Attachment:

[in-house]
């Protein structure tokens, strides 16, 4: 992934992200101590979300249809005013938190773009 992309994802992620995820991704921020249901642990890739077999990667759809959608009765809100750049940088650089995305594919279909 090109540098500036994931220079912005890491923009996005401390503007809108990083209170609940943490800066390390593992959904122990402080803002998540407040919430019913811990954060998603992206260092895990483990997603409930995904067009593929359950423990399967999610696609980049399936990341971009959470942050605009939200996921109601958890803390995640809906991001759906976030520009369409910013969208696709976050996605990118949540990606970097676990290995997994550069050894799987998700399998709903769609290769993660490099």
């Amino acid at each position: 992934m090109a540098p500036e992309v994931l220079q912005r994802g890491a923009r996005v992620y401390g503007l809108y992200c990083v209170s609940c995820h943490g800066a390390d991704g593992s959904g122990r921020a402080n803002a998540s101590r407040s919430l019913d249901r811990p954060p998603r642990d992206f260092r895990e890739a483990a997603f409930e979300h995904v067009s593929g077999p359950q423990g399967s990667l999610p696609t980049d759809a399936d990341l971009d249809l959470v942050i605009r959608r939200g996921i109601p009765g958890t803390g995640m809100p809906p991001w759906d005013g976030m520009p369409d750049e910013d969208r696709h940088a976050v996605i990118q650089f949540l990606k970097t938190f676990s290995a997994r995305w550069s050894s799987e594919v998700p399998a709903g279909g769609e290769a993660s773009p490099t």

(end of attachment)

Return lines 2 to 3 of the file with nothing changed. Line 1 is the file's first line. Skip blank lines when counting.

């Protein structure tokens, strides 16, 4: 992934992200101590979300249809005013938190773009 992309994802992620995820991704921020249901642990890739077999990667759809959608009765809100750049940088650089995305594919279909 090109540098500036994931220079912005890491923009996005401390503007809108990083209170609940943490800066390390593992959904122990402080803002998540407040919430019913811990954060998603992206260092895990483990997603409930995904067009593929359950423990399967999610696609980049399936990341971009959470942050605009939200996921109601958890803390995640809906991001759906976030520009369409910013969208696709976050996605990118949540990606970097676990290995997994550069050894799987998700399998709903769609290769993660490099």
């Amino acid at each position: 992934m090109a540098p500036e992309v994931l220079q912005r994802g890491a923009r996005v992620y401390g503007l809108y992200c990083v209170s609940c995820h943490g800066a390390d991704g593992s959904g122990r921020a402080n803002a998540s101590r407040s919430l019913d249901r811990p954060p998603r642990d992206f260092r895990e890739a483990a997603f409930e979300h995904v067009s593929g077999p359950q423990g399967s990667l999610p696609t980049d759809a399936d990341l971009d249809l959470v942050i605009r959608r939200g996921i109601p009765g958890t803390g995640m809100p809906p991001w759906d005013g976030m520009p369409d750049e910013d969208r696709h940088a976050v996605i990118q650089f949540l990606k970097t938190f676990s290995a997994r995305w550069s050894s799987e594919v998700p399998a709903g279909g769609e290769a993660s773009p490099t």